• Documentation is very good and oriented to newcomers, I think that maybe it's the best documentation of frameworks that I've ever read.
  • Collections. Personally, I think that is the best thing in Laravel. The collections helper allows you to parse arrays of data in an elegant way, like lambdas for Java, they can be extended as well to write your own collection functions.

Cons:

  • Their templating system blade is terrible. It reminds me of the old way to write PHP code. This can be solved using Twig as a template engine.
  • Eloquent ORM can be improved too. It's based on Active record pattern, and still too much SQL language for my personal preference. This can be solved using Doctrine ORM instead.
  • Unit testing of certain components can be a pain. It has some helpers but really isn't enough, even the creator of the framework had some awkward moments on Twitter trying to explain how to test some components.
  • The (ab)use of the facades. You have to install a special package in your project to help the code recognition of your IDE — PHP Storm in my case.

Symfony

Symfony is a framework made by Fabien Potencier. It's defined as a set of reusable components and a PHP framework for web apps. It has been around since 2005, is number two in popularity when it comes to PHP frameworks, and many other frameworks including Laravel use Symfony components.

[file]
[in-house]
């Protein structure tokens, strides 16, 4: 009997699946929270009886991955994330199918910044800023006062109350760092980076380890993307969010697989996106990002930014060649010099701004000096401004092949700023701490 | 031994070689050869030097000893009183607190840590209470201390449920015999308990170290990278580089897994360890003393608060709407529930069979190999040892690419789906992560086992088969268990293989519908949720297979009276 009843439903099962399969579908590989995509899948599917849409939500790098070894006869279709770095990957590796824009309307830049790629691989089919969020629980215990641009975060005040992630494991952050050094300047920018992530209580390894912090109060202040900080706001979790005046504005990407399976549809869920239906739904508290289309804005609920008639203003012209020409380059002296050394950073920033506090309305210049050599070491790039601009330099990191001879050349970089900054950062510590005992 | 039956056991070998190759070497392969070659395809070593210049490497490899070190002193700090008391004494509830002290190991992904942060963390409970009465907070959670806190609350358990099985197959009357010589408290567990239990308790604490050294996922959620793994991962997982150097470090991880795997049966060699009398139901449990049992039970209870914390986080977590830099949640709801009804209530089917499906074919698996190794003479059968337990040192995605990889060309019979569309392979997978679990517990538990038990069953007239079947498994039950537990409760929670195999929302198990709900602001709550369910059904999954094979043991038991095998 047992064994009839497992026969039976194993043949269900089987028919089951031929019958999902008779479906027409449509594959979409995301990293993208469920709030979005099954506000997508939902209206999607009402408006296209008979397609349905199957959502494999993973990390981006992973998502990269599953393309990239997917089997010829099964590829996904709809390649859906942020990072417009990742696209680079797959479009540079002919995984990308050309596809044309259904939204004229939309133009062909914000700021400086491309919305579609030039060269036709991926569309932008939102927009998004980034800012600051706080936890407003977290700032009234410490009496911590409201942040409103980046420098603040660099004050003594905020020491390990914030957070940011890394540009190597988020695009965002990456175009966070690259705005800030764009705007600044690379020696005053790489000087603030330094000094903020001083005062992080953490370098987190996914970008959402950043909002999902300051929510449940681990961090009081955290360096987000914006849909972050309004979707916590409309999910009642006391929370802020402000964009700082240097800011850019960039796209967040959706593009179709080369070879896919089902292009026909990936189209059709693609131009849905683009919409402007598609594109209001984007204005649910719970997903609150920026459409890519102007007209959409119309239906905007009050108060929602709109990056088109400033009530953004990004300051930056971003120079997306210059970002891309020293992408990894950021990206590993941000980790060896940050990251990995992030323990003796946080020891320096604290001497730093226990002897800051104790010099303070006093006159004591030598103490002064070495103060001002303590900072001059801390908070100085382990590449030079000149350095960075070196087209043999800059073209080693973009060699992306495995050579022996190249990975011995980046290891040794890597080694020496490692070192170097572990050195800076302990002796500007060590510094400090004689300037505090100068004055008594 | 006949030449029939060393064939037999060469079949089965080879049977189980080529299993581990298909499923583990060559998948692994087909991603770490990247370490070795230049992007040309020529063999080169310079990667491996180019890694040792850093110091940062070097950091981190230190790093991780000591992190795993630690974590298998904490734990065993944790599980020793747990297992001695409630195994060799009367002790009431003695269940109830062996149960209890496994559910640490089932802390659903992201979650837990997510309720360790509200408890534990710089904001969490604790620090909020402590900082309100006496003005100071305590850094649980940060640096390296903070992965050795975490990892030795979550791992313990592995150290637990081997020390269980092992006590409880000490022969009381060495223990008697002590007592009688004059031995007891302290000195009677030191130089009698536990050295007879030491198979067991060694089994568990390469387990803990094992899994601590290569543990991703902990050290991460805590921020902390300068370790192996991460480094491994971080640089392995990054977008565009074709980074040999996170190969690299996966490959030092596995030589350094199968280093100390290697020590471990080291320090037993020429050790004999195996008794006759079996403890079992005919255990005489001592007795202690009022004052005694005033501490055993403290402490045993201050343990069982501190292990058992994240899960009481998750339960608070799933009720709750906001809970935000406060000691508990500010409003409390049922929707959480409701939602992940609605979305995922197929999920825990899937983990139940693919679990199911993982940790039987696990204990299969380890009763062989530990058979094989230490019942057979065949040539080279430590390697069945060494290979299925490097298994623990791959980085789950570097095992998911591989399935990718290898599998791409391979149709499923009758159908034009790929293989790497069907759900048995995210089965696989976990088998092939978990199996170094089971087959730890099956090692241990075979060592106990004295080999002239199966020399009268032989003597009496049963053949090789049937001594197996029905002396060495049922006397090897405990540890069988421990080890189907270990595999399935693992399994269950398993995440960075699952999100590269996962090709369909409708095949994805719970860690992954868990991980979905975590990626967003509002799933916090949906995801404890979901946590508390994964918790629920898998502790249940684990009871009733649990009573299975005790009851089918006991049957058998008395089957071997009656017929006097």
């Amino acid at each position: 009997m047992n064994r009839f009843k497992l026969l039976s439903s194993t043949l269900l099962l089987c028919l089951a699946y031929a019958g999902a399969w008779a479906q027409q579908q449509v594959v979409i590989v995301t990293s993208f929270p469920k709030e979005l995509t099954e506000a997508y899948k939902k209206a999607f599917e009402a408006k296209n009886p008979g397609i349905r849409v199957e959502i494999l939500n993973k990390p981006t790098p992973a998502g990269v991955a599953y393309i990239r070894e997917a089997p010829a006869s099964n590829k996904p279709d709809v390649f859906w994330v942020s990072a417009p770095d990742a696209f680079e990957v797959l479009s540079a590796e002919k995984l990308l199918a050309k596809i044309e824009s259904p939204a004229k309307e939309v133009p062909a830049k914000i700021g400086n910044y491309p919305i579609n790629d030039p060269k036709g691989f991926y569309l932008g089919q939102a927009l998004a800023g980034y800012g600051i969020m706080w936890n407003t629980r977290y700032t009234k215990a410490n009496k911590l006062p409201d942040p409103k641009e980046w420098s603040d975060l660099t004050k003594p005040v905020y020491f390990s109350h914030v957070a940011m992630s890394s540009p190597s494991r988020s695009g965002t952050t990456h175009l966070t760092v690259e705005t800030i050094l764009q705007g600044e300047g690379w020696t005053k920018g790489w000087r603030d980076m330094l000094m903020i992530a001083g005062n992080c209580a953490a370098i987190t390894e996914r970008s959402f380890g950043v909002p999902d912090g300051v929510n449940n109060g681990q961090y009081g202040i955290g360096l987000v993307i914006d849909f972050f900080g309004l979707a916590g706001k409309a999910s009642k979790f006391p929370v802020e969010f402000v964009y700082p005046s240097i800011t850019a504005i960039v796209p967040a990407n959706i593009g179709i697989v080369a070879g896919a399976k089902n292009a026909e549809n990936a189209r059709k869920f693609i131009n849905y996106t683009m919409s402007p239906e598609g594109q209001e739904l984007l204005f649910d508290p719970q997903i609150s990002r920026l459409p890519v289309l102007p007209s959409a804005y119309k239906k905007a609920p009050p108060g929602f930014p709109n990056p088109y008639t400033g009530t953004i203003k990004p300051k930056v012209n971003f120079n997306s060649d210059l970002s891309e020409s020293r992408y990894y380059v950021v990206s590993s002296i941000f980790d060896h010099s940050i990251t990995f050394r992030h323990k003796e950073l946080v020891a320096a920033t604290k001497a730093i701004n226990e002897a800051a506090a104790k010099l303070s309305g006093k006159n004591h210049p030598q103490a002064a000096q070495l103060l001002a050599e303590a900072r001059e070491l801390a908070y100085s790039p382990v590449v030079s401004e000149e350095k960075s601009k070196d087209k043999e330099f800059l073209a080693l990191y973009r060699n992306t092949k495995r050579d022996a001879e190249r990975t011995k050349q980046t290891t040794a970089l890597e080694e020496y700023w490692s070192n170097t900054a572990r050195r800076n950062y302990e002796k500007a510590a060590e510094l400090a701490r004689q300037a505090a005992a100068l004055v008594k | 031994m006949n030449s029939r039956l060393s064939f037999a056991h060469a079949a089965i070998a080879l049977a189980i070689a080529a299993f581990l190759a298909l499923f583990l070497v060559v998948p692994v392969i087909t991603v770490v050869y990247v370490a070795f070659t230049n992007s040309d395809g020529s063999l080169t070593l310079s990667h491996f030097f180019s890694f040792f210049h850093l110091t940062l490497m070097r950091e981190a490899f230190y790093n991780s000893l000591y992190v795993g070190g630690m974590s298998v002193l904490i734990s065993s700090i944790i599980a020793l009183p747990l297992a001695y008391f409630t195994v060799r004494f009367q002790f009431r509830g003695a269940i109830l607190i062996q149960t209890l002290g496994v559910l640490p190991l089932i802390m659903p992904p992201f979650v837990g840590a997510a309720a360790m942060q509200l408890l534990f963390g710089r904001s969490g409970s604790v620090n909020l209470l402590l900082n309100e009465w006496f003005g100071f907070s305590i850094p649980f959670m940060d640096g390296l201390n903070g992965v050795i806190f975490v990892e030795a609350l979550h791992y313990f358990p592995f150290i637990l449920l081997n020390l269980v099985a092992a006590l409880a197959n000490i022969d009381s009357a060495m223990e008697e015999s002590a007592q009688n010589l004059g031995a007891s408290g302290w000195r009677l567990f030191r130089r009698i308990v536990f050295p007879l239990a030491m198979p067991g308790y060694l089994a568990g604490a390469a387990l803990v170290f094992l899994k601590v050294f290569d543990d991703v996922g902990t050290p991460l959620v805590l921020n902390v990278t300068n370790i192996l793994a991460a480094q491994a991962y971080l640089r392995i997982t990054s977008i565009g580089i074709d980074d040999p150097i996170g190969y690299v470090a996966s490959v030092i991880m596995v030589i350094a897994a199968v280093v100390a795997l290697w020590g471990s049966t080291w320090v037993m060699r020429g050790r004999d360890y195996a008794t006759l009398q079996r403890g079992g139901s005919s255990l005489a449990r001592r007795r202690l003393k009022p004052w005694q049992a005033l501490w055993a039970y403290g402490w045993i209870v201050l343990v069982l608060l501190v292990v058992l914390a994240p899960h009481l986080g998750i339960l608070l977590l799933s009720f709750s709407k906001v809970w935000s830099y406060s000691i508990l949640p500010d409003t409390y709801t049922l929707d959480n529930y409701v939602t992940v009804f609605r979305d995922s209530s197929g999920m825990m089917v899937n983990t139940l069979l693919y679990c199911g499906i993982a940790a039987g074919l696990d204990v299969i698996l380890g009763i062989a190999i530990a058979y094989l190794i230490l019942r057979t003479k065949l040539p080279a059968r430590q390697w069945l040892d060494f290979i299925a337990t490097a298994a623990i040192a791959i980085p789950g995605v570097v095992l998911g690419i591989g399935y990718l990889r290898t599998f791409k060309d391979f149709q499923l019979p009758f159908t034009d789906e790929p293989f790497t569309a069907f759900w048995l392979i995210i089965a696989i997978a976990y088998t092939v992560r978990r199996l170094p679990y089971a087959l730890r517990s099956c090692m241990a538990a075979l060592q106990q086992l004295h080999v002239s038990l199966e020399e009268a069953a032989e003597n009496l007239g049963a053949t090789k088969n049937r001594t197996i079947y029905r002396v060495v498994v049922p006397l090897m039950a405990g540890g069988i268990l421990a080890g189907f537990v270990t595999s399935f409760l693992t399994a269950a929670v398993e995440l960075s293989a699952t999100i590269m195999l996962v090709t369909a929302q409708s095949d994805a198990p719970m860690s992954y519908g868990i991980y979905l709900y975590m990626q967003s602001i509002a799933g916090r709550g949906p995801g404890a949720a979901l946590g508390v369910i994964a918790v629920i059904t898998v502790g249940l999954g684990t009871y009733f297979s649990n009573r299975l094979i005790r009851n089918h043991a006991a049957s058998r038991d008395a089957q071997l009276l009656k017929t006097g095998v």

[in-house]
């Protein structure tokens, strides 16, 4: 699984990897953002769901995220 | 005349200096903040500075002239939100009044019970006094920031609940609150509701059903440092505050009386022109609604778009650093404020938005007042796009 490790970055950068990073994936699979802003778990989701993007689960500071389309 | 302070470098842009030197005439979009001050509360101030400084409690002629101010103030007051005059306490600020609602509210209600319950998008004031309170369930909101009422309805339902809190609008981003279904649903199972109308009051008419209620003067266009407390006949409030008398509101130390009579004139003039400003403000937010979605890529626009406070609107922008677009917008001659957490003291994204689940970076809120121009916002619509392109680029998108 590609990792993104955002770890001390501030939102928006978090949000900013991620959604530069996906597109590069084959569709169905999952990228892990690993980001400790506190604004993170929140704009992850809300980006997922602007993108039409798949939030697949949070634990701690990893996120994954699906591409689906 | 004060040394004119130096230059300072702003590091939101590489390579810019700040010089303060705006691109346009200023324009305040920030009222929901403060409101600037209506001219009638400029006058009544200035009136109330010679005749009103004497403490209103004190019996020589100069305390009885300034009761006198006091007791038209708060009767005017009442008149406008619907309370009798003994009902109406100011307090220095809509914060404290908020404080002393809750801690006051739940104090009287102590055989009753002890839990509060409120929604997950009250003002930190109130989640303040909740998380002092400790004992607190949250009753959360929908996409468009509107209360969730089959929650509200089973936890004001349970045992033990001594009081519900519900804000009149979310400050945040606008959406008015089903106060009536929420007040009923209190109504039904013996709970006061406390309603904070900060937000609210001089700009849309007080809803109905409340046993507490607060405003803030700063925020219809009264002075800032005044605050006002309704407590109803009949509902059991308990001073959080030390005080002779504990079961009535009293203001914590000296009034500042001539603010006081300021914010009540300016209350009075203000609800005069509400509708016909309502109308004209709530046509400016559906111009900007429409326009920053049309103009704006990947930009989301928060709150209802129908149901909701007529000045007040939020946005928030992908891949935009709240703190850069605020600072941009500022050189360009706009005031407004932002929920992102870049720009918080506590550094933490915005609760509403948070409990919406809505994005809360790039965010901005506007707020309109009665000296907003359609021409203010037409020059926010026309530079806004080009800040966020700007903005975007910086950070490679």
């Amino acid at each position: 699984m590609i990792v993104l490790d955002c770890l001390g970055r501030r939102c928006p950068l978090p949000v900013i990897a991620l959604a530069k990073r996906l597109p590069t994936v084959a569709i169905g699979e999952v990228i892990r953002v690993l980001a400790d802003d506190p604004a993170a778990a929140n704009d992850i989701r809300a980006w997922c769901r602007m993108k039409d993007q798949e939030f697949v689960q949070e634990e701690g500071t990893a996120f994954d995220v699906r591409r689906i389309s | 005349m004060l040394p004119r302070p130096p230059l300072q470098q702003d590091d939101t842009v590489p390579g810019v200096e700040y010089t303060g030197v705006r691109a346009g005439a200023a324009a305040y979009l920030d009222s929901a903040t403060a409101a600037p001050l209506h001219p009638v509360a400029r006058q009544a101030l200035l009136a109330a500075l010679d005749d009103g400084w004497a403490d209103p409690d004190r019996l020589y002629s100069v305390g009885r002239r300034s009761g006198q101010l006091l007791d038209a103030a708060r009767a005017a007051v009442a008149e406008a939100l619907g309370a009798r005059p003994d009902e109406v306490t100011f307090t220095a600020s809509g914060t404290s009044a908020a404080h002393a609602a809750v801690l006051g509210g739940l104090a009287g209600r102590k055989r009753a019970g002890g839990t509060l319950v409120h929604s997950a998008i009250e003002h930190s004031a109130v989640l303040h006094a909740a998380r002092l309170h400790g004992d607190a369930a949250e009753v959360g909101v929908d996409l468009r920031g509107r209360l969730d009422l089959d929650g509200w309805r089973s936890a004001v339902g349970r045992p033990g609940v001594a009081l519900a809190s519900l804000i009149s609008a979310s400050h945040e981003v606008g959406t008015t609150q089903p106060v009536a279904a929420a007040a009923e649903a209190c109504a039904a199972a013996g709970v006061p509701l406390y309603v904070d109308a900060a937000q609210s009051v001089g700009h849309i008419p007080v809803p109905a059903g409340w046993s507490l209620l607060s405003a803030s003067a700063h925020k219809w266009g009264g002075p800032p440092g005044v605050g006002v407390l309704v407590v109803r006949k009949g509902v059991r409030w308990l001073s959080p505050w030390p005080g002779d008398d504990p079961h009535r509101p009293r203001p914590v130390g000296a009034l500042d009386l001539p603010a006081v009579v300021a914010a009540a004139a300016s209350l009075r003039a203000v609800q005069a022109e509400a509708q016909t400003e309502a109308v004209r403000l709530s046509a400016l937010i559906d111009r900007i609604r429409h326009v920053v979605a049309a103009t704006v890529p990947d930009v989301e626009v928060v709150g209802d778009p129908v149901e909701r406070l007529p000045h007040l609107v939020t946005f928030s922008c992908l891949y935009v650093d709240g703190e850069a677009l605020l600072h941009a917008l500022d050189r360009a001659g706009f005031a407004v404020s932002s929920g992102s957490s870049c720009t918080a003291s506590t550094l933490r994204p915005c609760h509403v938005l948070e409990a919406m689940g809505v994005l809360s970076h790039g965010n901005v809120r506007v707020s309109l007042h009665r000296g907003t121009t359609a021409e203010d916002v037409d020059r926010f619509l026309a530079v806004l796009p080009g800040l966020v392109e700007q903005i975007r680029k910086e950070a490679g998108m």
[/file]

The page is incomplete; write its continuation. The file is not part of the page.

Symfony, 2 stages

Symfony 3 and lower's philosophy was to make a full MVC framework to build web apps, without any external integration, that could possibly reduce the time for developing core frameworks
functionalities or improvements and lower the performance of your project by adding more lines of code to the framework base. They let the community make the integrations and functionalities, like user management, for example.

Symfony 4 comes with a new philosophy. It began as a micro framework and grows with the needs of your project, which allows a change of the paradigm. Now the core Symfony development team is developing integrations and functionalities (like the Laravel team) to speed up your development even more. This is a good change of direction.

The pros and cons are based on the Symfony 4.

Pros:

  • Keep an eye on best practices in coding style, you can build fast without sacrificing quality.
  • Use Doctrine as ORM, is based on Repository, has great toolset, and many functionalities that make it the top PHP ORM, in my opinion.
  • Twig, is a powerful templating system, is meant to be simple and can be easy to understand, even if you know nothing about PHP.
  • The debug mode is a great way to see what is going on when you have an error.
  • Symfony flex now automatizes all of the configuration of the bundles (Symfony extension packages). You only have to change the config values.
  • Symfony components are used by very big players in the tech arena.

Cons:

  • The learning curve is a little higher than other frameworks.
  • Twig has a downside — it's a little slower than other templating systems.
  • Longer to launch. Using good design patterns is a Symfony practice, which makes it more testable and easier to read, but takes more time to get to production.

Conclusion

PHP isn't dead. It's a great language that allows you to deliver your product in a fast and reliable way, if you're going to use it, please use the right tool for the right job and choose a framework that meets your needs.

I hope that this article helps!
Greetings!